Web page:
Sergeant Gerry Boyle is a small-town Irish cop with a confrontational personality, a subversive sense of humor, a dying mother, a fondness for prostitutes, and absolutely no interest whatsoever in the international cocaine-smuggling ring that has brought straight-laced FBI agent Wendell Everett to his door.Written by
The boat wanted by the police and containing the drugs is called the "Annabel Lee", ostensibly named for the poem written in 1849 by Edgar Allan Poe. See more »
The diner Boyle meets the prostitute in is one of the "Eddie Rocket's" chain. They are joined by Francis Sheehy, carrying a bottle of "Corona Extra" beer. However, no alcoholic beverages are served at Eddie Rocket's at any time. See more »
For everyone who saw and loved In Bruges, have I got the next movie for you The Guard. This is a fantastic piece of cinema brought to us by John Michael McDonagh, the brother of Martin McDonagh, who was writer/director of In Bruges. This is the first major film directed by John Michael McDonagh and it does not disappoint.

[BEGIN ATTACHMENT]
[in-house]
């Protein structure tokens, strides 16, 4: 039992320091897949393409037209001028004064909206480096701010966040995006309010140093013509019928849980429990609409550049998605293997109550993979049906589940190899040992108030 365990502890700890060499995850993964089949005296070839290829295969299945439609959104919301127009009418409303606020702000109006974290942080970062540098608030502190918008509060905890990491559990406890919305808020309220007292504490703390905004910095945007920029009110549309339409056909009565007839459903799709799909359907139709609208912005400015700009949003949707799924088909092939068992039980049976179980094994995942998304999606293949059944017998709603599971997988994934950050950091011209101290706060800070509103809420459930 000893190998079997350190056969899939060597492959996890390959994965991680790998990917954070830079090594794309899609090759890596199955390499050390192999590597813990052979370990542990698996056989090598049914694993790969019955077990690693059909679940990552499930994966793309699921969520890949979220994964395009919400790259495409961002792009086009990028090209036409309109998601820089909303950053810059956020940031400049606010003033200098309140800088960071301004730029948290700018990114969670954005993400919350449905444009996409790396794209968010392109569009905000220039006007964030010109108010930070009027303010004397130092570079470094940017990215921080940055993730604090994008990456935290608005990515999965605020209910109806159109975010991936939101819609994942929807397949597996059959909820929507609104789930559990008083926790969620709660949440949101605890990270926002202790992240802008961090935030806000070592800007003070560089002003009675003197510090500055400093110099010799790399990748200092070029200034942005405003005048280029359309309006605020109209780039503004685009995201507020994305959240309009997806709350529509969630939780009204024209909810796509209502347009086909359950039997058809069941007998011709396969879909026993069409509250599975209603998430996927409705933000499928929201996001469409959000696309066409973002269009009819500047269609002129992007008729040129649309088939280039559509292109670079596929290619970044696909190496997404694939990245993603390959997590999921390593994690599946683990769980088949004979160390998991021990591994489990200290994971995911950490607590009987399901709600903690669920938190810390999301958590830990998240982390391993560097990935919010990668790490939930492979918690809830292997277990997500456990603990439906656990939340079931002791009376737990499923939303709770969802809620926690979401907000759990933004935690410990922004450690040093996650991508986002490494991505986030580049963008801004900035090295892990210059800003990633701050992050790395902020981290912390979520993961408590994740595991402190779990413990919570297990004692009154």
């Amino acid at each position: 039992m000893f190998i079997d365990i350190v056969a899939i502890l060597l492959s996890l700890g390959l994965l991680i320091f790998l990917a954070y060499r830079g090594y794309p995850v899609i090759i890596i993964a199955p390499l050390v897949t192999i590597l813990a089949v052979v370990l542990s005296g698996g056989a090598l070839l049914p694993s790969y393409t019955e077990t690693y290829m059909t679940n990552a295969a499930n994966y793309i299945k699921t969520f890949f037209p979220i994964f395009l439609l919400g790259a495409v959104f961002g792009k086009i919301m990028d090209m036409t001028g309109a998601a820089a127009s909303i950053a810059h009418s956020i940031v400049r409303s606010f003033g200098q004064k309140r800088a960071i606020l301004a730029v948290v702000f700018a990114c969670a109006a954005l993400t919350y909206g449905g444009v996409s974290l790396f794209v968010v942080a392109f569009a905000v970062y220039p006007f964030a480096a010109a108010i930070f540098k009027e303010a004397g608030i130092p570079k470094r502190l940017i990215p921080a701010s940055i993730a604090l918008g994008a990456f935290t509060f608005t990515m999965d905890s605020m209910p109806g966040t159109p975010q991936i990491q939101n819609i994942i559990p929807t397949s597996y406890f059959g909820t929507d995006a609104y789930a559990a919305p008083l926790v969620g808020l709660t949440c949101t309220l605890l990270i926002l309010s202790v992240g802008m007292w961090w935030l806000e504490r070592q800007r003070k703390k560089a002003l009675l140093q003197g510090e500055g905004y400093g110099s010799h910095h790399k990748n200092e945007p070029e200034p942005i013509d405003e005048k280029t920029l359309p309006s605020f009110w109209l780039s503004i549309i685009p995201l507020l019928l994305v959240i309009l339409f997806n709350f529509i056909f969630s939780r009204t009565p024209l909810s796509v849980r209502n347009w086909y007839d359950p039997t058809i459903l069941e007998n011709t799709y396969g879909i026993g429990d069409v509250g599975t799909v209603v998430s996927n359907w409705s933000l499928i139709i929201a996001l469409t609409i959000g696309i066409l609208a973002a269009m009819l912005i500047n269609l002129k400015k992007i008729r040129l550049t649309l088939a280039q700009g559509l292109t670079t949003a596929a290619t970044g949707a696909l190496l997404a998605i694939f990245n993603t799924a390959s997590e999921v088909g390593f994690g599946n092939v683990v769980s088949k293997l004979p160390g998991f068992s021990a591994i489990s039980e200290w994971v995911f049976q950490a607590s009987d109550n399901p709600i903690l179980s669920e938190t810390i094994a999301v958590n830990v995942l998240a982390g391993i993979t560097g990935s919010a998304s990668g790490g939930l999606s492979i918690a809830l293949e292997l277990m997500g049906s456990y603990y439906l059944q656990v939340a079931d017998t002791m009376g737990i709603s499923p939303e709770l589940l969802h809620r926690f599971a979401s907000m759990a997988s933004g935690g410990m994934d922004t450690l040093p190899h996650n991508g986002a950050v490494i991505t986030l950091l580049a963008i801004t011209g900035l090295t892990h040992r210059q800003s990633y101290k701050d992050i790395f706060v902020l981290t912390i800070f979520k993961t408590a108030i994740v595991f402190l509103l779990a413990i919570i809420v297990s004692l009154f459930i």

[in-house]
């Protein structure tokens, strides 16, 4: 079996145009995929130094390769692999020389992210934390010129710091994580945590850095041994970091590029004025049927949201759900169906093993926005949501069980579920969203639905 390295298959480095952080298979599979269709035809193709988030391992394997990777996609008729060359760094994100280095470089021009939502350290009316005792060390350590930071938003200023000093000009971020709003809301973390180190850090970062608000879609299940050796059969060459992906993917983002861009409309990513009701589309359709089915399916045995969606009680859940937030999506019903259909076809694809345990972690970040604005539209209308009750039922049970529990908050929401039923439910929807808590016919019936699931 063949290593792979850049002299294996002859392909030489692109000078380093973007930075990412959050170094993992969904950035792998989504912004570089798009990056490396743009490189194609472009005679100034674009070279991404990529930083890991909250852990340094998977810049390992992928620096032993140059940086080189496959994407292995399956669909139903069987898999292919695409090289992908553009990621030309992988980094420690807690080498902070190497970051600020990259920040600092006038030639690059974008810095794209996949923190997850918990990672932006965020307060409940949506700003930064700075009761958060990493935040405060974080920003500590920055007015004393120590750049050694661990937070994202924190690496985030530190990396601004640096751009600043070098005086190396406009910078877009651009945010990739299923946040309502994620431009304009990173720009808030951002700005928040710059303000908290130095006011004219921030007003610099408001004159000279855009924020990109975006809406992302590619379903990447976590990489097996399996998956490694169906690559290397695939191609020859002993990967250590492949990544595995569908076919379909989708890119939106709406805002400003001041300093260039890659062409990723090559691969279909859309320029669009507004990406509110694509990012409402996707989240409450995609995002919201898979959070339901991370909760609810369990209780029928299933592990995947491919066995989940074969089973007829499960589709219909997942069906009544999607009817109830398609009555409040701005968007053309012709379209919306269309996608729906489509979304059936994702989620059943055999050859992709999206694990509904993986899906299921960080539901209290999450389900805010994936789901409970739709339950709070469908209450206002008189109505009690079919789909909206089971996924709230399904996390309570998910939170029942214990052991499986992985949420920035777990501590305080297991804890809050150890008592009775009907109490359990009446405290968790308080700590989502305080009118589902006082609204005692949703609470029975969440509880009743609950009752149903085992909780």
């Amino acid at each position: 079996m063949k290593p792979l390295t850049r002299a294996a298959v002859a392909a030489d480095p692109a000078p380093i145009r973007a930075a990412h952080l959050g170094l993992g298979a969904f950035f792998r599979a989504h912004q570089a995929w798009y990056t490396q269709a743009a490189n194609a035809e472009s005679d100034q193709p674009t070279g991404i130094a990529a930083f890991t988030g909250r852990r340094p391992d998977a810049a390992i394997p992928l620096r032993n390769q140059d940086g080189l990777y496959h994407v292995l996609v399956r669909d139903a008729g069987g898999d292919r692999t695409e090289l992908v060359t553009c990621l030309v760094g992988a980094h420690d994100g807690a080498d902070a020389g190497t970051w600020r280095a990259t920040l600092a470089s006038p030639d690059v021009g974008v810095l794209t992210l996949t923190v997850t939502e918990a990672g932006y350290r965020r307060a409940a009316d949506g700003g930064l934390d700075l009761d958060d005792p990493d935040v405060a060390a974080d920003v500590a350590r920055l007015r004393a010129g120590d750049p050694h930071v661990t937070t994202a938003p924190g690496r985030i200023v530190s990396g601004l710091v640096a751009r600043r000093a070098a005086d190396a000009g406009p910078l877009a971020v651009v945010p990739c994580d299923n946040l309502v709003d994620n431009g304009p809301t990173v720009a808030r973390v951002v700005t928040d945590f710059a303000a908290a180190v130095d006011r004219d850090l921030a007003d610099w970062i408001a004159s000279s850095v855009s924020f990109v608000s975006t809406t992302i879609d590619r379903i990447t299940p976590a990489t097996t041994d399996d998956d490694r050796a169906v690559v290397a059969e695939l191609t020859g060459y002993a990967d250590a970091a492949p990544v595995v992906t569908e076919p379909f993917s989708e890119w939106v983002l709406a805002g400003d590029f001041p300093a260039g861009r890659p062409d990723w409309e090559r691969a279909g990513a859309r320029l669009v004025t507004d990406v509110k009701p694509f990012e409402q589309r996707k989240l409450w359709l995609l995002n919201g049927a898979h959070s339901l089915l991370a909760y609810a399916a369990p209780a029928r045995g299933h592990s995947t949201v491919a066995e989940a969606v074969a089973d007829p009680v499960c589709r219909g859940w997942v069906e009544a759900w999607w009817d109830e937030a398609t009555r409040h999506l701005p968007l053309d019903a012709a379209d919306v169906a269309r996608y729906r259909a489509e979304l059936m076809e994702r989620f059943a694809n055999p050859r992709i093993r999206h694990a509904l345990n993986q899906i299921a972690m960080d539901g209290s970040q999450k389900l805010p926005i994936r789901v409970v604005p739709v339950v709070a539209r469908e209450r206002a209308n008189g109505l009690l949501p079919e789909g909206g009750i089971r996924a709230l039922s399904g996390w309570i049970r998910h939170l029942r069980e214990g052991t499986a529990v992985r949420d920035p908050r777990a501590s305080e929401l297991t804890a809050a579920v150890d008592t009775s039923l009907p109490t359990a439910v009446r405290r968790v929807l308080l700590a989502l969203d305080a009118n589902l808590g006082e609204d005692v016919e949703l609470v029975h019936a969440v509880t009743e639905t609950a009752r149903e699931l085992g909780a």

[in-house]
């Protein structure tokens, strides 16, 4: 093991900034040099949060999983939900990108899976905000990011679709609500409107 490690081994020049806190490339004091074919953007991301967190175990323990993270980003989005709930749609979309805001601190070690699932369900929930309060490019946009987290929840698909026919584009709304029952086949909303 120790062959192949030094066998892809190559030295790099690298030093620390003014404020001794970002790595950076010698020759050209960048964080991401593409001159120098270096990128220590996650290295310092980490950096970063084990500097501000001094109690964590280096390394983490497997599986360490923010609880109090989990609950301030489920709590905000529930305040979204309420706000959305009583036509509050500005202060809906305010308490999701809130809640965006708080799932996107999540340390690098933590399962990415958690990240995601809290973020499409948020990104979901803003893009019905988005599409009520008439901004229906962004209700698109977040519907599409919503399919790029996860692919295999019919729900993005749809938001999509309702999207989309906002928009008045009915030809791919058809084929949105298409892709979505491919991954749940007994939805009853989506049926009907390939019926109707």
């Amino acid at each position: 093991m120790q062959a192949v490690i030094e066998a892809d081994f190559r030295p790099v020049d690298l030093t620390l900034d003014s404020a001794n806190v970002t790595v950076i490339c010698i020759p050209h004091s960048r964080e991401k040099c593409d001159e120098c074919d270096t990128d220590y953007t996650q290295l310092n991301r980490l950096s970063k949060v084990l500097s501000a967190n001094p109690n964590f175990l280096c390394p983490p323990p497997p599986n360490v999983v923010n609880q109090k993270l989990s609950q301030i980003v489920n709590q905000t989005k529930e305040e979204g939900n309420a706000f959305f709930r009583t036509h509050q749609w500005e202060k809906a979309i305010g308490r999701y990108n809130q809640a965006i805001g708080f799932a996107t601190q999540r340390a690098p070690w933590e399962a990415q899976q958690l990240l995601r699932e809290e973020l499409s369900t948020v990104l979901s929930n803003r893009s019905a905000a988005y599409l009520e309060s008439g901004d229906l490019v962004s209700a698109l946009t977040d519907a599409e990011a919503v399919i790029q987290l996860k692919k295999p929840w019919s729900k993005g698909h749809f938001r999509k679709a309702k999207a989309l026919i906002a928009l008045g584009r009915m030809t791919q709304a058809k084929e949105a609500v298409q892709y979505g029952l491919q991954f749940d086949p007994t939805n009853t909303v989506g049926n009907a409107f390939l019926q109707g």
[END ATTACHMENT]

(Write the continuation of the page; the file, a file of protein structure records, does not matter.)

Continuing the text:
Set in western Ireland, The Guard begins aerial view of a drunk driver cruising down the highway at high speeds. Right from the start it's easy to understand where the humor will come from – Brendan Gleeson, who also played a large role in In Bruges. The car goes out of frame, skids, squeals, and crashes in front of Gleeson's patrol car. Oh, did I mention he's a cop this time? Quite the role reversal. The crash wakes him – slowly – from his day dream and he pulls up to check out the scene. After rummaging through the pockets of one of the people in the car he finds a bag of drugs, which he tosses away from the body, though, not before dropping a tablet of acid for himself. Cut to introductory credits.
If this doesn't get you off, leave the theatre and begin questioning your understanding of what's funny. The rest of the movie is comprised of smartass remarks and brilliant dry humor.
Don Cheadle plays a straight laced, by the books, FBI agent from the States investigating a drug smuggling scheme that's rumored to be happening in the area. These two must work together to find crack an overlapping case (Cheadle's looking for the drug lords, Gleeson's looking for murder suspects – the same people). It's a good buddy-cop narrative between the two and they work really well together.
I don't want to gush too much more over this movie, just go see it. I'll leave you with a quote that should depict a fair picture about the humor in this movie: Gleeson: I'm Irish. Racism is part of my culture.
See this movie. Until next time folks, cheers!
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